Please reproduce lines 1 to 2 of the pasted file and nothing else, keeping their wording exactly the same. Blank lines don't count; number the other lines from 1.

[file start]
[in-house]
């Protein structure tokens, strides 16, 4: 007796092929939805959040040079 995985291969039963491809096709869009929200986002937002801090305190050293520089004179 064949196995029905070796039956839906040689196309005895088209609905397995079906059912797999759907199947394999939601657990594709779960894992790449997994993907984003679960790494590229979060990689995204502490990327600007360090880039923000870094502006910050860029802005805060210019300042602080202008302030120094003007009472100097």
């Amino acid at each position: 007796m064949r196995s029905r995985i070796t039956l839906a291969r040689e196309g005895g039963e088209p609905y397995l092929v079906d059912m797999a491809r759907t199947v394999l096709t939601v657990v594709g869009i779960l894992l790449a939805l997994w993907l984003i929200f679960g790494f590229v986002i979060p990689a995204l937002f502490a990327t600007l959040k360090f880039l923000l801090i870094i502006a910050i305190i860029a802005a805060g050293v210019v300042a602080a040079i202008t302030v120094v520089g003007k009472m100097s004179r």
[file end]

[in-house]
């Protein structure tokens, strides 16, 4: 007796092929939805959040040079 995985291969039963491809096709869009929200986002937002801090305190050293520089004179 064949196995029905070796039956839906040689196309005895088209609905397995079906059912797999759907199947394999939601657990594709779960894992790449997994993907984003679960790494590229979060990689995204502490990327600007360090880039923000870094502006910050860029802005805060210019300042602080202008302030120094003007009472100097």